History of russian ruble

The ruble has been the currency in Russia for 500 years. The name ‘rouble’ is thought to come from the Russian for ‘chop,’ literally referring to the way a section was cut off a silver ingot, which was the very first incarnation of the currency, with each section holding a different value depending on its weight.
There is no official symbol for the rouble although many options have been suggested over the years, including a ‘P’ with two horizontal stripes. However, the abbreviation ‘???’ is often used in writing.
In 1710 the rouble was first divided into kopecs, 100 of which made up a rouble. Ten roubles are sometimes referred to as ‘chervonets’, in reference to the Soviet gold chervonets issued in 1923 that were the equivalent value.
There have been seven different incarnations of the rouble, due to various drastic changes in the currency’s value, with the most recent being released in 1998.
The FIRST rouble was in place for over 200 years up to 1921 when it fell dramatically in value.flickr-3869006012-image
The SECOND rouble was the first in the series of redenominations, swapping one ‘new’ rouble for 10,000 ‘old’ roubles. These were introduced in 1922.
A quick redenomination took place the year after, valuing the new rouble at 1 to 100 of the former roubles. This was the THIRD rouble.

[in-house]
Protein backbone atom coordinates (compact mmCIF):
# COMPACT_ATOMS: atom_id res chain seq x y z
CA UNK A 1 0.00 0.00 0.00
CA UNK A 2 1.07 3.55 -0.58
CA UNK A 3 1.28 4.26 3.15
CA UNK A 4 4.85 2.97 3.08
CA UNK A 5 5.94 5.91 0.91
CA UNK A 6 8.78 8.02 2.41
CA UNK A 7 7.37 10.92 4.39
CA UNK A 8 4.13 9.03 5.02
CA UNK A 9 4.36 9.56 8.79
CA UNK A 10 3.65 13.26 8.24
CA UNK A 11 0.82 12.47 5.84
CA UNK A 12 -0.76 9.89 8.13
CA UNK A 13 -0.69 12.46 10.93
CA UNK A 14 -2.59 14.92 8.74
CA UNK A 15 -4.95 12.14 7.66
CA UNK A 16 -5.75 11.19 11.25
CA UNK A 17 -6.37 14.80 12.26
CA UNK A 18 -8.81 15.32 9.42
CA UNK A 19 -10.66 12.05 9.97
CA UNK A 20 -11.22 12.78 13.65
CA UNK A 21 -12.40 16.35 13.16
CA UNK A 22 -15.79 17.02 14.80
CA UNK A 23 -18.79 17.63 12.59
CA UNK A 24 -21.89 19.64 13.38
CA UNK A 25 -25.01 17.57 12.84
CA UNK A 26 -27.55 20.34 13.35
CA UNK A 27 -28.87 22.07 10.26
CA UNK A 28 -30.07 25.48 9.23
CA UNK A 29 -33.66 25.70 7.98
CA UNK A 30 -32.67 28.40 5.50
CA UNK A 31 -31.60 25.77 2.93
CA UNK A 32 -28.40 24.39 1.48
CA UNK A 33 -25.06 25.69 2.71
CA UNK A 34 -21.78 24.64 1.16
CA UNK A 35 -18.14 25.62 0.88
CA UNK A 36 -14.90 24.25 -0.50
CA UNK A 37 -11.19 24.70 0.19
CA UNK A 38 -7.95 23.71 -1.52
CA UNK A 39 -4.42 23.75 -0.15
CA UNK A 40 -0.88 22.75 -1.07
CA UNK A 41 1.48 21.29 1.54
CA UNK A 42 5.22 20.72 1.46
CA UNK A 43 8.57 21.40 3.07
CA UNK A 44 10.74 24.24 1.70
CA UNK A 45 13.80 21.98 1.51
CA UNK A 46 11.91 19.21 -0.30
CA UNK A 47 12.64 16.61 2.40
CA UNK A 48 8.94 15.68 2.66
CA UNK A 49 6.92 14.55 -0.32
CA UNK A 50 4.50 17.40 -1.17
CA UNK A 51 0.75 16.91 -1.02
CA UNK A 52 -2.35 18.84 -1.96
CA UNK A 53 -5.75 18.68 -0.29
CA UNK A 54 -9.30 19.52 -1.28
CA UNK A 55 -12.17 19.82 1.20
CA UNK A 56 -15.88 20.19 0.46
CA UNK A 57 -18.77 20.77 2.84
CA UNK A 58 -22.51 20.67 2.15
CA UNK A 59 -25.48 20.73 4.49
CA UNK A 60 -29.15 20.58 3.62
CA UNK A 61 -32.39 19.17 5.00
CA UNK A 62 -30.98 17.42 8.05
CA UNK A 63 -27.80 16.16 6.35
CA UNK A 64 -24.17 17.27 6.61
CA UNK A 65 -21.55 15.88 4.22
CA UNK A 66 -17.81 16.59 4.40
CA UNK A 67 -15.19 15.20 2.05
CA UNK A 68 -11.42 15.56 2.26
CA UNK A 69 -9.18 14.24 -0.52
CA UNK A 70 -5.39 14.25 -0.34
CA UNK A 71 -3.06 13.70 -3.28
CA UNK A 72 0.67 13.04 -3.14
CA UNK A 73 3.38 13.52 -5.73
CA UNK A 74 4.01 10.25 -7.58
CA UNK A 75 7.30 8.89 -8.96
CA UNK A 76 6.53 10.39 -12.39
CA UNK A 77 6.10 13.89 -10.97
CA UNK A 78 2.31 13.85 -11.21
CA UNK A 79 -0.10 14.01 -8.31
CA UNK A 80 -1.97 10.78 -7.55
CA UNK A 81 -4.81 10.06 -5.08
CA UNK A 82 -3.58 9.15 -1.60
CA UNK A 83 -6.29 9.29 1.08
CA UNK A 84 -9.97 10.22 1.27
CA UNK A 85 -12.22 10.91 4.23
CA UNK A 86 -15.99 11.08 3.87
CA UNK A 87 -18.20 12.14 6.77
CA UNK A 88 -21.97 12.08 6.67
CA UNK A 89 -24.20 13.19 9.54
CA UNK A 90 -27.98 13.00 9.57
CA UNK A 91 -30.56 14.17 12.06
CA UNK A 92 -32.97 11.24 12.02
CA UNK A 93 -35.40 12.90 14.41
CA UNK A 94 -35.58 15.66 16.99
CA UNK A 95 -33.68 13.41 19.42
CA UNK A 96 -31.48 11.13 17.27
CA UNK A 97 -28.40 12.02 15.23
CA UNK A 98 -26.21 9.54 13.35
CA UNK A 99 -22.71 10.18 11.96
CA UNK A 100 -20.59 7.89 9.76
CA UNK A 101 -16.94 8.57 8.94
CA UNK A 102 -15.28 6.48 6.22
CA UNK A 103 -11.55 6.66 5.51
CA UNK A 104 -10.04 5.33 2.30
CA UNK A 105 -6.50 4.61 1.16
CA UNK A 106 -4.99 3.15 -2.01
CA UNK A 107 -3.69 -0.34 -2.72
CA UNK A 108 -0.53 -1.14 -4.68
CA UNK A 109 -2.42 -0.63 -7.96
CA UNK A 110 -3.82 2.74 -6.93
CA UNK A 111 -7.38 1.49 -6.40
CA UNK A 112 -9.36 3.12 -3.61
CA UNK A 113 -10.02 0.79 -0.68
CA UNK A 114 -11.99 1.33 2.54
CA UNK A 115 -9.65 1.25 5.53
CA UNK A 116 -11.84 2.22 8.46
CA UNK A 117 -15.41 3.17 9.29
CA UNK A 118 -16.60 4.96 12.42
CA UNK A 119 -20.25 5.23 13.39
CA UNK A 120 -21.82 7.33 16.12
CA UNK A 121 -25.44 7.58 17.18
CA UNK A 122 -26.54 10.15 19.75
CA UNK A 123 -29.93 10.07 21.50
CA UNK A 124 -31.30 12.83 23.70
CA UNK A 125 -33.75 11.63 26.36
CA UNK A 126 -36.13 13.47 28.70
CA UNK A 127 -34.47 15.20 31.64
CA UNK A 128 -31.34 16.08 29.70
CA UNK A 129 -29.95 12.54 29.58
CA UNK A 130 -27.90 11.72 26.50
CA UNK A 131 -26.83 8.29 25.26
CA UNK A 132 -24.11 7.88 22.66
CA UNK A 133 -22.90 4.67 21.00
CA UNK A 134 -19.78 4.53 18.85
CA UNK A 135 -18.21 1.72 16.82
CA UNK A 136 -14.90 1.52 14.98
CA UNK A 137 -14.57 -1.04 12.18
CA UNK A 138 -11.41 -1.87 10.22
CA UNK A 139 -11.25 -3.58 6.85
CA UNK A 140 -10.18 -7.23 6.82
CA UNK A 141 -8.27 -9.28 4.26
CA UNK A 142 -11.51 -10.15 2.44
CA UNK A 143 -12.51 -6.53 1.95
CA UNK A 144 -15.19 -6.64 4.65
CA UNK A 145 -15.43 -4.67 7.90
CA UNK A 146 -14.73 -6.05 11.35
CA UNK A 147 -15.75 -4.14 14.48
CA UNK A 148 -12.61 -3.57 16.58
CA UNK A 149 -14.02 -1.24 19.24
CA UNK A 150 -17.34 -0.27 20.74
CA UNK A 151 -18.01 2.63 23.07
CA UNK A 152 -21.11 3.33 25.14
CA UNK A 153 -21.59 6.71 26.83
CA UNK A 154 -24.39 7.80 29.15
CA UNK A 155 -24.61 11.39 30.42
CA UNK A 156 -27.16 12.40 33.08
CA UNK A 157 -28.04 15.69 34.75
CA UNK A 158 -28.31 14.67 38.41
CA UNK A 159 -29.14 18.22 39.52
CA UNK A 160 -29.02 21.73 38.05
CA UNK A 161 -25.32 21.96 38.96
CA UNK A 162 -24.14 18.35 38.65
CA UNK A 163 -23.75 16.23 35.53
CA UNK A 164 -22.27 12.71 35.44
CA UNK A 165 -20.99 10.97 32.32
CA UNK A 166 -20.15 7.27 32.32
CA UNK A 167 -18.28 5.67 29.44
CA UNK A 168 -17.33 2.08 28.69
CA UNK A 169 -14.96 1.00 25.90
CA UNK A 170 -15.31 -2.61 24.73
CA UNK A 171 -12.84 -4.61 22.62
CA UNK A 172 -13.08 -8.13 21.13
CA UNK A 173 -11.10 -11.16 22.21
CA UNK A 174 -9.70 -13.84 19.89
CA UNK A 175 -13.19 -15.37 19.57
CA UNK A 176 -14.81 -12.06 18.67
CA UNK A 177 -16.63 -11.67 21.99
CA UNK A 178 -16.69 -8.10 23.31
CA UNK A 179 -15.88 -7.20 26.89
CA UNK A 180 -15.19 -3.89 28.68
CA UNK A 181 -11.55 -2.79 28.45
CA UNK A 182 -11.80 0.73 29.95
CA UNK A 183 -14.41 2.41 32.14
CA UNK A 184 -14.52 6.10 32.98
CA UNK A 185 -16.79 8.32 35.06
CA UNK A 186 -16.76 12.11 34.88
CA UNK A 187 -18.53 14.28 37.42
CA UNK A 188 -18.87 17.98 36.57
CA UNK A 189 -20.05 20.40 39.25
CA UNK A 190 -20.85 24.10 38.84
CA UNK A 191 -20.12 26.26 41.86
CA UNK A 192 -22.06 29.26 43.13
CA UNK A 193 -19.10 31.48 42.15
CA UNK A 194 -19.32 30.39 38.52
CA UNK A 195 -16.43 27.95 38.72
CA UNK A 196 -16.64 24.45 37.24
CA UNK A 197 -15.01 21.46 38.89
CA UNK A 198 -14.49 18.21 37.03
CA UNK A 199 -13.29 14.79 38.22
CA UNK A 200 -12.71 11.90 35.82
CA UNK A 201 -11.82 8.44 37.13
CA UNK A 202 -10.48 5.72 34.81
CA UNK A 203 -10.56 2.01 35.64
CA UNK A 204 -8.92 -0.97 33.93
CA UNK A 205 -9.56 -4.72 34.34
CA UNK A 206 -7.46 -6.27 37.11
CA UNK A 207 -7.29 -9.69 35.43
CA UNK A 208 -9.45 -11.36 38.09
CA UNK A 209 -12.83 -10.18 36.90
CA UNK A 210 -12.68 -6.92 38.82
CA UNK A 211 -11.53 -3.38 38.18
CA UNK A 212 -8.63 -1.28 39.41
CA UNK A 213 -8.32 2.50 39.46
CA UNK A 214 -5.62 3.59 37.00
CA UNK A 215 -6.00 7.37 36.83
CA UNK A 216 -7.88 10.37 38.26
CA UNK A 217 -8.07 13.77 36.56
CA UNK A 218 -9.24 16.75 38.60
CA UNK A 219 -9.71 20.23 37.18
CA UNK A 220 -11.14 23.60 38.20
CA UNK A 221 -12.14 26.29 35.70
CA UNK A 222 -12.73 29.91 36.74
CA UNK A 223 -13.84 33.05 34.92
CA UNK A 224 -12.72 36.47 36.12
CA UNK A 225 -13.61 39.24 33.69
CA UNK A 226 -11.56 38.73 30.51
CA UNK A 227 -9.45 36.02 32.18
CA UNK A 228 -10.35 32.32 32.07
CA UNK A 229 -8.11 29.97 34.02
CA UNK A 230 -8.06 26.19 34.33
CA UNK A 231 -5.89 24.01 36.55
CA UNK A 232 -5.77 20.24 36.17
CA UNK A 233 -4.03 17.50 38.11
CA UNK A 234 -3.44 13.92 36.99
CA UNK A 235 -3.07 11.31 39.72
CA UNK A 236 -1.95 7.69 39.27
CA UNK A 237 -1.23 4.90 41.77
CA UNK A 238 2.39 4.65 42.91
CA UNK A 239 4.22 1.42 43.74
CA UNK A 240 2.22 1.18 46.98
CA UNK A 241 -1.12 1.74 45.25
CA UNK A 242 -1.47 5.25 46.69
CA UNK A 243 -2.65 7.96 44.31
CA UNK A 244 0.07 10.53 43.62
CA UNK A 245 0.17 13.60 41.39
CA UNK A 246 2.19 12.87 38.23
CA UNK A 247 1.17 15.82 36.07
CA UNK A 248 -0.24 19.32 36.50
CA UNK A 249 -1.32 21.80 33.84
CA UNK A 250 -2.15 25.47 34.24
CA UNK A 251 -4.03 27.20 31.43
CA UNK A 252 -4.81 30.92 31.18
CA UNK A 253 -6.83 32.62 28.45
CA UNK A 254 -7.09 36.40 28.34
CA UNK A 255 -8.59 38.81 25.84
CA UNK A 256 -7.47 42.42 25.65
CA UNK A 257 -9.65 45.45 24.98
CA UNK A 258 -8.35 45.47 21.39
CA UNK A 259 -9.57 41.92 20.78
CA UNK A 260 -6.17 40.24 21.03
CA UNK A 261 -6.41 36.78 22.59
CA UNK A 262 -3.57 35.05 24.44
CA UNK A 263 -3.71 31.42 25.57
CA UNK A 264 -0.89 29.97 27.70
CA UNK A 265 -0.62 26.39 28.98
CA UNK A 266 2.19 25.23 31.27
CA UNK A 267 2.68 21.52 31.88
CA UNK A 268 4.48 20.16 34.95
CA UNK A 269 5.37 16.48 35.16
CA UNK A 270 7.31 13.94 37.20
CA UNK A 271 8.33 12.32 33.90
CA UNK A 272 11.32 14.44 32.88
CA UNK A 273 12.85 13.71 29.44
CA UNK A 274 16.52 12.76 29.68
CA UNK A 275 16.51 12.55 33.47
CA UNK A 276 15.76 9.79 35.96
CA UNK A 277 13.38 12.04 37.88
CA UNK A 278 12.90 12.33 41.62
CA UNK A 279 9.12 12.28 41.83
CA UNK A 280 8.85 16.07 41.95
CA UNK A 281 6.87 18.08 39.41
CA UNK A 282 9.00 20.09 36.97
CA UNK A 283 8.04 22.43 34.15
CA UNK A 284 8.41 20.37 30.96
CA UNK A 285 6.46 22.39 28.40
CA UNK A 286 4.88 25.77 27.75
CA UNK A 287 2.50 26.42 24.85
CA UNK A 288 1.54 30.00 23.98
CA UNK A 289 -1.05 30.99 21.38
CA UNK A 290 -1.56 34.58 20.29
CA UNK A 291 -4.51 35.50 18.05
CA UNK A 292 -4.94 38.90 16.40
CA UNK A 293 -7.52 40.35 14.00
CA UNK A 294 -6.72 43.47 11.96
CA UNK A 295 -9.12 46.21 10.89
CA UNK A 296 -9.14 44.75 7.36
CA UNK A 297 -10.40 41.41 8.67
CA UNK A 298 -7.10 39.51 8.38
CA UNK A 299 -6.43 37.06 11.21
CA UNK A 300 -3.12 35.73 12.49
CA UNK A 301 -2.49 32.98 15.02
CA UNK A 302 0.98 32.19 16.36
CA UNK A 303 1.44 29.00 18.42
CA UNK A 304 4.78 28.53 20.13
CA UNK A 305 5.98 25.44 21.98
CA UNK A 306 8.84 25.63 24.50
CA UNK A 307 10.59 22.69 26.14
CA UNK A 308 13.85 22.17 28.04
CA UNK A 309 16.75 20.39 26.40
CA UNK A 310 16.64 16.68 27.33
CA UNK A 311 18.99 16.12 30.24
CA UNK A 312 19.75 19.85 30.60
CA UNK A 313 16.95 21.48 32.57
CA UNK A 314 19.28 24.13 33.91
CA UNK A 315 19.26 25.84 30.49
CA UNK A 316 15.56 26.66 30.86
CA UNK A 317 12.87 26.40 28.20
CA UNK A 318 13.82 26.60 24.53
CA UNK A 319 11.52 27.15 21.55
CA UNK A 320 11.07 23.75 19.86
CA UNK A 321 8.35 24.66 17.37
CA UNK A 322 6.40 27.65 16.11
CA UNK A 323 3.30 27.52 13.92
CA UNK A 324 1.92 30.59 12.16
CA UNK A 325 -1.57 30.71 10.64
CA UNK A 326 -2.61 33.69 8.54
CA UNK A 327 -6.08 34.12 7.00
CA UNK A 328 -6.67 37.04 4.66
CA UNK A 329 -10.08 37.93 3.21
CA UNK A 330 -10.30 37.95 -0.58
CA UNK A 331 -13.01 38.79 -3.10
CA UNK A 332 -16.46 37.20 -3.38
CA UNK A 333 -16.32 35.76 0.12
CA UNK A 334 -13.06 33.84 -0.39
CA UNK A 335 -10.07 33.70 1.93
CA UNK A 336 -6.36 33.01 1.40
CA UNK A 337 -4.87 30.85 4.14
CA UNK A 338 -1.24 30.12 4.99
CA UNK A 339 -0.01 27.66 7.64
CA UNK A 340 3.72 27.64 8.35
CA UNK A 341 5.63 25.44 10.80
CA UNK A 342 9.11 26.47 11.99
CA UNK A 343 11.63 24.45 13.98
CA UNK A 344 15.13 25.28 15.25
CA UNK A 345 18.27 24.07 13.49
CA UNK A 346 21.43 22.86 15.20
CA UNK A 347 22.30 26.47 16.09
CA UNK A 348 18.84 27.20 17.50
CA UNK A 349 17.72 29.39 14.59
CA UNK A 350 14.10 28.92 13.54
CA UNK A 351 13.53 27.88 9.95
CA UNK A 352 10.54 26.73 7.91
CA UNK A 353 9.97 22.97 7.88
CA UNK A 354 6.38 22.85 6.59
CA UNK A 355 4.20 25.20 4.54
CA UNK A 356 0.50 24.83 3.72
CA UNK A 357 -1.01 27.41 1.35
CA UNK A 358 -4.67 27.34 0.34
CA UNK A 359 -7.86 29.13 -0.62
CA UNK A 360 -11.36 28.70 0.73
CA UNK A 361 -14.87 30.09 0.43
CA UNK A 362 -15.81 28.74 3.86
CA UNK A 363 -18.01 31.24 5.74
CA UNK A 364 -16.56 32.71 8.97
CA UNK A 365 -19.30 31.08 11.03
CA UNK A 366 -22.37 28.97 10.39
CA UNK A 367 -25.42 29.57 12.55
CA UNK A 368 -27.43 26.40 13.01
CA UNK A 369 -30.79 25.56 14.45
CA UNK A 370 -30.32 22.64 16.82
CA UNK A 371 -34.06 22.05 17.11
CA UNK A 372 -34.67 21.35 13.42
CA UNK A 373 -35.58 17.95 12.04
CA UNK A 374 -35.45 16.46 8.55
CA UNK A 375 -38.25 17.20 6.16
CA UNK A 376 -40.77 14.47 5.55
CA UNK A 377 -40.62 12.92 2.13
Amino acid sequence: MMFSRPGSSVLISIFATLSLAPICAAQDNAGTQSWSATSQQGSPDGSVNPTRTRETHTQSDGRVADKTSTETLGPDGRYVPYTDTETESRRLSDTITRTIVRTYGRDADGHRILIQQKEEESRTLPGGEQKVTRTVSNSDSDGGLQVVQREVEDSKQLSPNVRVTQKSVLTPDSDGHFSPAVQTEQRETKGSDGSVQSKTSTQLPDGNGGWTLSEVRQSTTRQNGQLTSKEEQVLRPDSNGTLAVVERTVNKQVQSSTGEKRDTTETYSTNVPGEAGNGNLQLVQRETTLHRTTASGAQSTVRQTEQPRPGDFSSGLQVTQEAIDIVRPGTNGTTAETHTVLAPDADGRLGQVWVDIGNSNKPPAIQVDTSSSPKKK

In 1924, the FOURTH rouble, known as the ‘gold rouble’, was introduced and lasted until 1947. This one was valued at 50,000 of the previous issue of the rouble.
After the Second World War the government attempted to reduce the amount of money in circulation by imposing a confiscatory redenomination on paper money, which valued the new rouble at one tenth the value of the fourth rouble.
From 1961 to 1997, the SIXTH rouble was in circulation and the redenomination was based on the same terms as the 1947 redenomination. After the fall of the Soviet Union in 1991, the rouble remained the currency of the Russian Federation. During the early 1990s there was a period of hyper-inflation which meant the currency fell significantly in value.
In January 1998 the seventh rouble was introduced. It was valued at 1,000 of the previous roubles in what was simply a psychological step. Later in the same year, the rouble lost 70% of its value against the US dollar in just six months following the Russian financial crisis of 1998.20081031234417!Banknote_5_rubles_(1997)_front
In the 18th century, the lower value roubles, such as half a kopek or a single kopec were made from copper, while five kopecs up to 50 kopecs and one rouble coins were made from silver. Five rouble coins were originally made from gold.
After the Russian civil war, silver was used for lower value coins with gold chervonets minted in 1923. In 1961 new materials such as aluminium bronze were introduced, along with cupro-nickel-zinc.
In 1991 more modern techniques were used, combining several types of metal to form new, bimetallic coins in denominations including ten roubles. New coins were again released after the fall of the Soviet Union in 1991.
Between 1769 and 1917 there were only Imperial issued bank notes, or ‘assignats.’ After 1917 the provisional government issued bank notes, called Kerenki. Soon after, in 1918 state credit notes were issued by the RSFSR, followed by currency notes the following year.

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